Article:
127 research outputs found

    A blast-tolerant sandwich plate design with a polyurea interlayer

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    AbstractThis paper presents a study of both conventional and modified sandwich plate designs subjected to blast loads. The conventional sandwich Design (1) consists of thin outer (loaded side) and inner facesheets made of fibrous laminates, separated by a layer of structural foam core. In the modified Design (2), a thin polyurea interlayer is inserted between the outer facesheet and the foam core. Comparisons of the two designs are made during a long time period of 5.0ms, initiated by a pressure impulse lasting 0.05ms applied to a single span of a continuous plate. In the initial response period the overall deflections are limited and significant foam core crushing is caused in the conventional design by the incident compression wave. This type of damage is much reduced in the modified design, by stiffening of the polyurea interlayer under shock compression, which provides support to the outer facesheet and alters propagation of stress waves into the foam core. This benefits the long term, bending response and leads to significant reductions in facesheet strains and overall deflection. The total kinetic energy of the modified sandwich plate is much lower than that of a conventionally designed plate, and so is the stored and dissipated strain energy. Similar reductions are found when the conventional and the enhanced sandwich plates have equal overall thickness or equal total mass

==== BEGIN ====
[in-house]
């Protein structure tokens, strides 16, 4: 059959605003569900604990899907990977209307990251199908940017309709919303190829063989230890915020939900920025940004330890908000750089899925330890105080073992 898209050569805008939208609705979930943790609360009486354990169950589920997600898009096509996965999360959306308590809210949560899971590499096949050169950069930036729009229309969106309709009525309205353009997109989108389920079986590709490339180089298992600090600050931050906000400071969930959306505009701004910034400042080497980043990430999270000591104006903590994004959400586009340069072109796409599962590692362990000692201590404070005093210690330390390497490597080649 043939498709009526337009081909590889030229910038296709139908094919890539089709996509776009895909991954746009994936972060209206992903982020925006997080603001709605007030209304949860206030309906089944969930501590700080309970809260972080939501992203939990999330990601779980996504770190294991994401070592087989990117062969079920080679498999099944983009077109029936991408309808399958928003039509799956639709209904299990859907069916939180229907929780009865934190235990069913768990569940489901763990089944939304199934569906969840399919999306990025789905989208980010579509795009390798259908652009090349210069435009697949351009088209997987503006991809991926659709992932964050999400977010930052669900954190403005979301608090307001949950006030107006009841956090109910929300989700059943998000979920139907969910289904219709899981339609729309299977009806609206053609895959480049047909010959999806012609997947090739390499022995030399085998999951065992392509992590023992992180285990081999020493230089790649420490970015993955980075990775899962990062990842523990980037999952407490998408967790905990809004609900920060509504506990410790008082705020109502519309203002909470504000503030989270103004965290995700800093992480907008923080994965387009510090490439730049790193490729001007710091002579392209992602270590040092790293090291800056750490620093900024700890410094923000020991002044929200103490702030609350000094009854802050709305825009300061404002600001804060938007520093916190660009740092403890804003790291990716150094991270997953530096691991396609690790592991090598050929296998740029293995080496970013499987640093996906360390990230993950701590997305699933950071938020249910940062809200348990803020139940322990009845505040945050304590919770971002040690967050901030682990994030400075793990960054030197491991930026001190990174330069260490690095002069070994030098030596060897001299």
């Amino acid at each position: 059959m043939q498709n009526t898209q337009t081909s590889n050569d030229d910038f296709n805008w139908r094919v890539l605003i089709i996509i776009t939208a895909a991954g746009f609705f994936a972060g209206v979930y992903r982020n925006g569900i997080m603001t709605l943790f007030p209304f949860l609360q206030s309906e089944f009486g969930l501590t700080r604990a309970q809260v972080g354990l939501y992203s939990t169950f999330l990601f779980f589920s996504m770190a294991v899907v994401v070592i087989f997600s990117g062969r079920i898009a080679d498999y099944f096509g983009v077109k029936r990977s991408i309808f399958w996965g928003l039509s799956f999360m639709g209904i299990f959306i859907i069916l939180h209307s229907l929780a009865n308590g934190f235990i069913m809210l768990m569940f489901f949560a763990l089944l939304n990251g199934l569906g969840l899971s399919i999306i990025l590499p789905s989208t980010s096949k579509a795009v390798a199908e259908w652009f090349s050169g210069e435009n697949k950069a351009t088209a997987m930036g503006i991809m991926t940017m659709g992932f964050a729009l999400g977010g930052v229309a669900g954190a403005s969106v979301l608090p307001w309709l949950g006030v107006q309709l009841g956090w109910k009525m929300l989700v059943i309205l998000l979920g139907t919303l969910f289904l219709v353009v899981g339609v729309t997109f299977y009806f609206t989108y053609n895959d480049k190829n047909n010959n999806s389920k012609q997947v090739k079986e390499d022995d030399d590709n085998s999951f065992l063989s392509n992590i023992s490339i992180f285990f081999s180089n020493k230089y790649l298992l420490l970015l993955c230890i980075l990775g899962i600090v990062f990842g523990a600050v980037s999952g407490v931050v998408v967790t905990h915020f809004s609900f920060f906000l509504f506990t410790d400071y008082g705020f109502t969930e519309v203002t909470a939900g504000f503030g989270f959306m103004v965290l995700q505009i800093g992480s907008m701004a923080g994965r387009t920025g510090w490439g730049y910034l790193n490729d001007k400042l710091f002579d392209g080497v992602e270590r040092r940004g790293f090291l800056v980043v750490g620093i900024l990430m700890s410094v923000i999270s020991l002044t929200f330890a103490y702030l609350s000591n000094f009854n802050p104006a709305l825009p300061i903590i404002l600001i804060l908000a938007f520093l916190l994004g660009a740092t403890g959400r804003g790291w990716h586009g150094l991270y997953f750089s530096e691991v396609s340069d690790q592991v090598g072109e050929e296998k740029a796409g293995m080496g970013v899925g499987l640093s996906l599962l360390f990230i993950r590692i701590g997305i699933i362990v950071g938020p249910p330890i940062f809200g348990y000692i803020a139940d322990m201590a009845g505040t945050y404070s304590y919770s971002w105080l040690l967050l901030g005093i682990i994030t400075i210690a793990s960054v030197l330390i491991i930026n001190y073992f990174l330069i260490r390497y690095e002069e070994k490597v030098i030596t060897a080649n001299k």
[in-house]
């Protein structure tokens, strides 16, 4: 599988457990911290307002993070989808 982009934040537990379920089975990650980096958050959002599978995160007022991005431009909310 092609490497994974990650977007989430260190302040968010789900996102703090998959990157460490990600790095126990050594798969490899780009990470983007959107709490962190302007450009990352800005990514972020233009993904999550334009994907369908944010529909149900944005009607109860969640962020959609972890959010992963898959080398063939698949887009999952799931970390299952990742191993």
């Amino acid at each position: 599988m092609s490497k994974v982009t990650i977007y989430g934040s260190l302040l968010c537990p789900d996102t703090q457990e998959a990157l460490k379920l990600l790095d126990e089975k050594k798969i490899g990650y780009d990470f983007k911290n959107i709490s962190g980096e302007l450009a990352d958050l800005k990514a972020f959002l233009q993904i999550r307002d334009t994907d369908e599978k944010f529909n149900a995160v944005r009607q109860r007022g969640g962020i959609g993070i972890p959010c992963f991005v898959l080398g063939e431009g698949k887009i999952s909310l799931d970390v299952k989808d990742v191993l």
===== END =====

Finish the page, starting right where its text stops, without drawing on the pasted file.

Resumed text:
Binding and neutralization of vascular endothelial growth factor (VEGF) and related ligands by VEGF Trap, ranibizumab and bevacizumab